What Japan does in the north really depends on what Russia does.
If they pile up all 18 infantry on Amur, then do like Wittmann said, pound them good and quick. Except for the 6 guys in Mongolia, that basically opens up all the Russian far east territories for Japan to walk into over the next few rounds. Almost like free IPCs for Japan.
If Russia withdraws all troops to head for Moscow, which I have seen happen, that leaves you free to use most of those troops in Manchuria and Korea in China or other places you might need extra troops. Just leave a few there on the border. Then after 3 rounds or so, when the Russians are too far west to hinder you, walk some troops up and start taking Soviet territories. Of course, you will have to deal with the 6 Mongolian/Russian troops but that shouldn’t be too difficult.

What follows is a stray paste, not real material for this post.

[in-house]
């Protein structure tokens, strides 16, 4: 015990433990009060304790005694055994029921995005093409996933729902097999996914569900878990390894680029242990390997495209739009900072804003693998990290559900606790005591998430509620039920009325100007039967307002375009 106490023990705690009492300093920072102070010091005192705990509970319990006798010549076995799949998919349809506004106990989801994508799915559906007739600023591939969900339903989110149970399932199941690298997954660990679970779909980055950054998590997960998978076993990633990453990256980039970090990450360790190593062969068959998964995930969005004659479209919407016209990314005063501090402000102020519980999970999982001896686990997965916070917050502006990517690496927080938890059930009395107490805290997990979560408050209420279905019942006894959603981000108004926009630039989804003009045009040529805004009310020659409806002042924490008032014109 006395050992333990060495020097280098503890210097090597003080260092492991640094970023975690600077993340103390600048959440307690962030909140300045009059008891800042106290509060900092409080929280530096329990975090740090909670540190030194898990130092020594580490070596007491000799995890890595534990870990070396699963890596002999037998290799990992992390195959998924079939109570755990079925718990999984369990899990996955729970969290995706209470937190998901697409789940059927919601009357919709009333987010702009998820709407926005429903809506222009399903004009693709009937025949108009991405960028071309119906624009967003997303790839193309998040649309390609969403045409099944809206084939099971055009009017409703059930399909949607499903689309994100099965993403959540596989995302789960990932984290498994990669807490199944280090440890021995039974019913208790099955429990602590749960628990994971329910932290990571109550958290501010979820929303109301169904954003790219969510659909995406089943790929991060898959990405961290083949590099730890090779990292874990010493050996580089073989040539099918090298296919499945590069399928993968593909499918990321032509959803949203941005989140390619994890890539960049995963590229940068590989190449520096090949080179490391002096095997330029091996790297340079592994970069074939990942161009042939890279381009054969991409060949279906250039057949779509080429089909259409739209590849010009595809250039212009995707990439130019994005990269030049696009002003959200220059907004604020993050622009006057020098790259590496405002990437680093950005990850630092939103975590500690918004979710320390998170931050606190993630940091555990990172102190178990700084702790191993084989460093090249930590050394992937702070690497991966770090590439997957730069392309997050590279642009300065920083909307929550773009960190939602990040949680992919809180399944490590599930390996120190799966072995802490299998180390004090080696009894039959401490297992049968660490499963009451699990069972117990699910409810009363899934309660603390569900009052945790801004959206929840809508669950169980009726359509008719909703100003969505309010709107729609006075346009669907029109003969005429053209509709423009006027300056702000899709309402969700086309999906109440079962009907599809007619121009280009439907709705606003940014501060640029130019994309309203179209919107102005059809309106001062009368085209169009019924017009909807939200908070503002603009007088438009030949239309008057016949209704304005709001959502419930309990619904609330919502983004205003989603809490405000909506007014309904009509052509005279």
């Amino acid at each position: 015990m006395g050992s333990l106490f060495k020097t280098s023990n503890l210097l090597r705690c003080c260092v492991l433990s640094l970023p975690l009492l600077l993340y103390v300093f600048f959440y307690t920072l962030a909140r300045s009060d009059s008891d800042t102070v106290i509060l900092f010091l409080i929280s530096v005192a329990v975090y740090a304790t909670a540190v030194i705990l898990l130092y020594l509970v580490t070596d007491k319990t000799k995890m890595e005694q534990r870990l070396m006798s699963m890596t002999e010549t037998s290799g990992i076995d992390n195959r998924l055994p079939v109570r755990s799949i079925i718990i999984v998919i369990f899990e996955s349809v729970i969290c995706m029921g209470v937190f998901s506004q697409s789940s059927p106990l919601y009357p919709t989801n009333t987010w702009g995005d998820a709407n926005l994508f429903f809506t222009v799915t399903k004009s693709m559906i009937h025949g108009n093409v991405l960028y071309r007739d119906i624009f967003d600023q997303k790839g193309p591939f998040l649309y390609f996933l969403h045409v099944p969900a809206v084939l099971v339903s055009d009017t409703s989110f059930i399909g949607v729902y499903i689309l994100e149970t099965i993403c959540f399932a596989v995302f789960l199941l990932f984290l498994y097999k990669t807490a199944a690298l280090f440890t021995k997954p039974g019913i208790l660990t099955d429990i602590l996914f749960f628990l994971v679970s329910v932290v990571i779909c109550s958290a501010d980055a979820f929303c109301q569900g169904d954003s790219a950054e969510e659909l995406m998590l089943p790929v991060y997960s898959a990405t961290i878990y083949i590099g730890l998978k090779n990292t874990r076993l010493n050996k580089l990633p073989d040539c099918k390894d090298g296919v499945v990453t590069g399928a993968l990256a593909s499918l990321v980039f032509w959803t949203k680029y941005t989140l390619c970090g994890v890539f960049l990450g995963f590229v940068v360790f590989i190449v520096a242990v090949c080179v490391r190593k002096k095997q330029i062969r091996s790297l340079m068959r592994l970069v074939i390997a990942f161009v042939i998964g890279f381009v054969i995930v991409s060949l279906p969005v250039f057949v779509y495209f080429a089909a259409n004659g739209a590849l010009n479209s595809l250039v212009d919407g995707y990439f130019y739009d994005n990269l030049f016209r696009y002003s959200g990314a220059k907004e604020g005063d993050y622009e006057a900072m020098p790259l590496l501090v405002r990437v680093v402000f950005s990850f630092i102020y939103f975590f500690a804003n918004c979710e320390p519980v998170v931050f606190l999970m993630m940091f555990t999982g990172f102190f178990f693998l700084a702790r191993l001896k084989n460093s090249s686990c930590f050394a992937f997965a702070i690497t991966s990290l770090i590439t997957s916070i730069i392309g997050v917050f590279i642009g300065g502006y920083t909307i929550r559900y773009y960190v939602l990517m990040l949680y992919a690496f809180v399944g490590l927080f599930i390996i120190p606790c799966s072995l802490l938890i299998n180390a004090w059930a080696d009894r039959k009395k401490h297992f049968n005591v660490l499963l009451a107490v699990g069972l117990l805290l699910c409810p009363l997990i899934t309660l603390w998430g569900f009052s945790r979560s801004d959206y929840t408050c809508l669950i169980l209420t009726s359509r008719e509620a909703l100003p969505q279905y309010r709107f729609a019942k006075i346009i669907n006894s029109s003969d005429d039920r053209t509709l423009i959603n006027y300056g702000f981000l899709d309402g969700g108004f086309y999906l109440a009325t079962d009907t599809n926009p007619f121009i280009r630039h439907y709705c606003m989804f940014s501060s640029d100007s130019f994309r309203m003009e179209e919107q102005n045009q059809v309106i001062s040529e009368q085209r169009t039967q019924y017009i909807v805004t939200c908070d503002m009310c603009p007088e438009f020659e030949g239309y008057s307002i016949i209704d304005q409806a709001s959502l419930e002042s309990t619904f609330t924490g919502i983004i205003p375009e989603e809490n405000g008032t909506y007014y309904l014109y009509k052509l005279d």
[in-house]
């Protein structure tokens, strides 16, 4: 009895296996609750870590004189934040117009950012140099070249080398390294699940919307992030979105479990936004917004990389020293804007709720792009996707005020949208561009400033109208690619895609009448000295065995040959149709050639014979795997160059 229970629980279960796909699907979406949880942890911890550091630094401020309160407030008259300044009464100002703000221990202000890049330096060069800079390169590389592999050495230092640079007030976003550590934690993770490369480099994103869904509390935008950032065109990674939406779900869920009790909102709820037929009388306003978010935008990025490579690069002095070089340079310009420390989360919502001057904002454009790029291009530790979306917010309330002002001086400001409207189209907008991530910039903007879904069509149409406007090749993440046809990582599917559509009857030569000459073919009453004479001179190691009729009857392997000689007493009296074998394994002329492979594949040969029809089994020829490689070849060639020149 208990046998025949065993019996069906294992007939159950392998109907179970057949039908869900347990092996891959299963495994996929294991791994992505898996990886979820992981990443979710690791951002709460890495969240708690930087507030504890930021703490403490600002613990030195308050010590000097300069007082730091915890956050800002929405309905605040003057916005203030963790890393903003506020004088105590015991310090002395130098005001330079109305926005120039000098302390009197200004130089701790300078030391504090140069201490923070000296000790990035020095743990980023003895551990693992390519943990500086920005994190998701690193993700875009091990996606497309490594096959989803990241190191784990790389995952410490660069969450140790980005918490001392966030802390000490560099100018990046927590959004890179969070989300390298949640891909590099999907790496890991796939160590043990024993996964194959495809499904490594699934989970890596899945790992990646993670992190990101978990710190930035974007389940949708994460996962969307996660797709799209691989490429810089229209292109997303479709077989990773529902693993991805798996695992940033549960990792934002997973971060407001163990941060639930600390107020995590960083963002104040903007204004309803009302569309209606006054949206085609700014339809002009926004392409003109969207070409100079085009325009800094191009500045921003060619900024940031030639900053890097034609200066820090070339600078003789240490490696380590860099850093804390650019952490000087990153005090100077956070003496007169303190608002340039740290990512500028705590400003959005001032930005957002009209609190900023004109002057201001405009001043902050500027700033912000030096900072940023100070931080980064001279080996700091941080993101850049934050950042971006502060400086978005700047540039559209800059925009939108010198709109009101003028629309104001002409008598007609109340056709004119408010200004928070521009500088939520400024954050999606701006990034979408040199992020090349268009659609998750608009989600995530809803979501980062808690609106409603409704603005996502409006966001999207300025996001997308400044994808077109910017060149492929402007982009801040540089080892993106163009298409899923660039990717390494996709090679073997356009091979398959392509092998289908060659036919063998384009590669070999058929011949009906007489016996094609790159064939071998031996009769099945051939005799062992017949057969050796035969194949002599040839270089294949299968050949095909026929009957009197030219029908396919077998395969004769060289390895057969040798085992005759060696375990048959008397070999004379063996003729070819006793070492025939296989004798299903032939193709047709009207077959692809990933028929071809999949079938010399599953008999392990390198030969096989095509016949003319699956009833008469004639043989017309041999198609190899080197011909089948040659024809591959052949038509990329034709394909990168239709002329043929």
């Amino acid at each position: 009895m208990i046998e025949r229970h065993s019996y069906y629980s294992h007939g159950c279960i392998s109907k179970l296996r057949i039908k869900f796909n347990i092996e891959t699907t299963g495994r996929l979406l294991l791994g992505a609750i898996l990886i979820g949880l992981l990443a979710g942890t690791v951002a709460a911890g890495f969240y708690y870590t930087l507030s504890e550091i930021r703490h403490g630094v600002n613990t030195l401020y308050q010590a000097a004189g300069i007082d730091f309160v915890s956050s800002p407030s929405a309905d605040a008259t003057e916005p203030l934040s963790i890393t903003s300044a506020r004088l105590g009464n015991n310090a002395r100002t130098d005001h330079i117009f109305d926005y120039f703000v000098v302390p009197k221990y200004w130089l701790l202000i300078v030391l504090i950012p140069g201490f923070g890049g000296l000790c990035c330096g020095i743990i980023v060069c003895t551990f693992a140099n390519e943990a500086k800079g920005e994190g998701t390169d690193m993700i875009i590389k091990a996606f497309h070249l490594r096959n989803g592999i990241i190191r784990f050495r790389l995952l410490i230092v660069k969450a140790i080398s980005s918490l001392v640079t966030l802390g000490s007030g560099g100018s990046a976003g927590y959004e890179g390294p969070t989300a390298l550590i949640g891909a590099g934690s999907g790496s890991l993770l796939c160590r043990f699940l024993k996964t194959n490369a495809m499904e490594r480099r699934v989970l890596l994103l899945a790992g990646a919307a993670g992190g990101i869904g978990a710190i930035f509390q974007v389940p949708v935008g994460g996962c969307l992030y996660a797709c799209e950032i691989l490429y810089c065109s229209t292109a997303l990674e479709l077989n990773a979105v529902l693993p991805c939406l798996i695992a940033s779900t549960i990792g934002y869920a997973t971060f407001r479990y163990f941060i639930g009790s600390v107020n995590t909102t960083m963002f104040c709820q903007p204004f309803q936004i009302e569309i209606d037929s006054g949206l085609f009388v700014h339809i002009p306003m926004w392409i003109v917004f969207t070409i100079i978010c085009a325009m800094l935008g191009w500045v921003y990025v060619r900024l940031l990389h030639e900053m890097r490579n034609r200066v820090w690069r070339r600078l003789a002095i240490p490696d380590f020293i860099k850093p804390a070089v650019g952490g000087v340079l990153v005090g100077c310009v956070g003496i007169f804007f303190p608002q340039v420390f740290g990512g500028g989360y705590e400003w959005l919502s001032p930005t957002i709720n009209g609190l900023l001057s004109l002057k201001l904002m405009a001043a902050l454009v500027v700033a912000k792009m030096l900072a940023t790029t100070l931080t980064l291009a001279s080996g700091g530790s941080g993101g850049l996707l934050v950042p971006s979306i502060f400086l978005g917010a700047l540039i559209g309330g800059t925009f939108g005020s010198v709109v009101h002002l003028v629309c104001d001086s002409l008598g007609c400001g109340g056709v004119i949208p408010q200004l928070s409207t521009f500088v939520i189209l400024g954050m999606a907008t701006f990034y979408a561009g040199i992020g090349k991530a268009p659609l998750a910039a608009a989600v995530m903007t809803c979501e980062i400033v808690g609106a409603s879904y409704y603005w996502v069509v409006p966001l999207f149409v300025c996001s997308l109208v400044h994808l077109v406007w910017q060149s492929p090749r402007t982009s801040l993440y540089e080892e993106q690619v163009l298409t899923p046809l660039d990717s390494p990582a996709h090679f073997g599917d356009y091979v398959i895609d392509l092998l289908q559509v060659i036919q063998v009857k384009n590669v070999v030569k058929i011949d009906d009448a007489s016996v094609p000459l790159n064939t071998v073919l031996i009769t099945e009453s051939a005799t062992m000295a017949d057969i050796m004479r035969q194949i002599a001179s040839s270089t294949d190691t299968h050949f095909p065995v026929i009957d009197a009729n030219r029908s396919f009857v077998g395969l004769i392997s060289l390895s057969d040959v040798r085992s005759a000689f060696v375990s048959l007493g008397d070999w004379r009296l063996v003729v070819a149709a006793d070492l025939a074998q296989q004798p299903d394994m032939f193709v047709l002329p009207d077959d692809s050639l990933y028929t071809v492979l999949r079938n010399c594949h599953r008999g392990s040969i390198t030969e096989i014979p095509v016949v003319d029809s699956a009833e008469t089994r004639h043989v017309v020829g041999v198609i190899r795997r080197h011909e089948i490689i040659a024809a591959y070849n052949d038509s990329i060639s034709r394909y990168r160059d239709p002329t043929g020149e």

If Russia only withdraws some of the far eastern troops, like say he leaves 6-9 infantry in Amur and heads the rest toward Moscow, that usually means he wants to guard his eastern territories but isn’t looking to be aggressive toward Japan unless a blatant opportunity comes up (like Japan withdrawing all troops from Korea or Manchuria and leaving them totally open). In that case, as Japan, I would simply leave the troops there on Manchuria and Korea and consider that area a “non-combat zone”, meaning there is simply no fighting going on there. You could possibly take a couple of the troops to use elsewhere, but you don’t want to weaken youself too much or Russia might take advantage. Yeah, it sucks leaving so many guys just sitting there, but you have to keep Russia honest. Plus, at least you start with those guys and any new stuff can go to your campaigns elsewhere.